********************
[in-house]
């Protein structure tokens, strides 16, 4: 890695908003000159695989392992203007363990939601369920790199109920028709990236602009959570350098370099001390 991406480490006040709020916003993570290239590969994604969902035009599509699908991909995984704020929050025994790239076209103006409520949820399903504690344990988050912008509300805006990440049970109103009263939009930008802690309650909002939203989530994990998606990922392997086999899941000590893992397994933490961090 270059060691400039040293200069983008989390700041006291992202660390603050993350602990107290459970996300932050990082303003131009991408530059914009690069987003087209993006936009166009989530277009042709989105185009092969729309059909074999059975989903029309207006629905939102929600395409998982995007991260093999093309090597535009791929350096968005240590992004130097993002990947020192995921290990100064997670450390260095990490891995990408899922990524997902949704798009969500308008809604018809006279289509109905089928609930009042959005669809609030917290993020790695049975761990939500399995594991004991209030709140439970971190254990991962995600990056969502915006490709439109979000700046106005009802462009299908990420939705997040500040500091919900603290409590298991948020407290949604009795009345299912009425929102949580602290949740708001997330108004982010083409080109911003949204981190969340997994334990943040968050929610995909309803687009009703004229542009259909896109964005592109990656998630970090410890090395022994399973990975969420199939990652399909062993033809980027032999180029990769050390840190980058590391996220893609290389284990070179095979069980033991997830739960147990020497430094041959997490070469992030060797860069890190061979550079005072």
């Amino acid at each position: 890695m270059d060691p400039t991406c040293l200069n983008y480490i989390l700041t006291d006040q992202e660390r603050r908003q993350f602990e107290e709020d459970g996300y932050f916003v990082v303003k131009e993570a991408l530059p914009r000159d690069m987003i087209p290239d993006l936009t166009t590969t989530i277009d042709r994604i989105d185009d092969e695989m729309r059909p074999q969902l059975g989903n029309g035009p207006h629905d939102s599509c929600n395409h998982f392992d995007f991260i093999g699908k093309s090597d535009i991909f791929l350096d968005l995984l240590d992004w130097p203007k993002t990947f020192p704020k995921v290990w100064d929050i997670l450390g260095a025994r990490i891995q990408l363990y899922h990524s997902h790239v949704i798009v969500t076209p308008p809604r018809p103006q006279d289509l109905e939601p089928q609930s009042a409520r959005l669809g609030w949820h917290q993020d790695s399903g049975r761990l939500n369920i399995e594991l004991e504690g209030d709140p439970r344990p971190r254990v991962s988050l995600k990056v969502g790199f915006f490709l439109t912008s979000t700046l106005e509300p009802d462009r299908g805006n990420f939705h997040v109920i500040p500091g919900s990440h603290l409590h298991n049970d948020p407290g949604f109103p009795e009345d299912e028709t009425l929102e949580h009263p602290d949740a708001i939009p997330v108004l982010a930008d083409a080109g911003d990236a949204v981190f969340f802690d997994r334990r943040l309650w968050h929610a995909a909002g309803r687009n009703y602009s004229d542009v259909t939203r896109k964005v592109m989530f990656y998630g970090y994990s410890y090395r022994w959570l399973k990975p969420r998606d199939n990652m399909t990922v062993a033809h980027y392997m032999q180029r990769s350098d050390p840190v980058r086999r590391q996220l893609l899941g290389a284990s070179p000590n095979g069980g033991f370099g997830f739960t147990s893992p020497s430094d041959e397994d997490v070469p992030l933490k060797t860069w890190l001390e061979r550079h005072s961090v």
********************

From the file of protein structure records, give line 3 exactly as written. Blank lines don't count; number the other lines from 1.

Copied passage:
């Amino acid at each position: 890695m270059d060691p400039t991406c040293l200069n983008y480490i989390l700041t006291d006040q992202e660390r603050r908003q993350f602990e107290e709020d459970g996300y932050f916003v990082v303003k131009e993570a991408l530059p914009r000159d690069m987003i087209p290239d993006l936009t166009t590969t989530i277009d042709r994604i989105d185009d092969e695989m729309r059909p074999q969902l059975g989903n029309g035009p207006h629905d939102s599509c929600n395409h998982f392992d995007f991260i093999g699908k093309s090597d535009i991909f791929l350096d968005l995984l240590d992004w130097p203007k993002t990947f020192p704020k995921v290990w100064d929050i997670l450390g260095a025994r990490i891995q990408l363990y899922h990524s997902h790239v949704i798009v969500t076209p308008p809604r018809p103006q006279d289509l109905e939601p089928q609930s009042a409520r959005l669809g609030w949820h917290q993020d790695s399903g049975r761990l939500n369920i399995e594991l004991e504690g209030d709140p439970r344990p971190r254990v991962s988050l995600k990056v969502g790199f915006f490709l439109t912008s979000t700046l106005e509300p009802d462009r299908g805006n990420f939705h997040v109920i500040p500091g919900s990440h603290l409590h298991n049970d948020p407290g949604f109103p009795e009345d299912e028709t009425l929102e949580h009263p602290d949740a708001i939009p997330v108004l982010a930008d083409a080109g911003d990236a949204v981190f969340f802690d997994r334990r943040l309650w968050h929610a995909a909002g309803r687009n009703y602009s004229d542009v259909t939203r896109k964005v592109m989530f990656y998630g970090y994990s410890y090395r022994w959570l399973k990975p969420r998606d199939n990652m399909t990922v062993a033809h980027y392997m032999q180029r990769s350098d050390p840190v980058r086999r590391q996220l893609l899941g290389a284990s070179p000590n095979g069980g033991f370099g997830f739960t147990s893992p020497s430094d041959e397994d997490v070469p992030l933490k060797t860069w890190l001390e061979r550079h005072s961090v």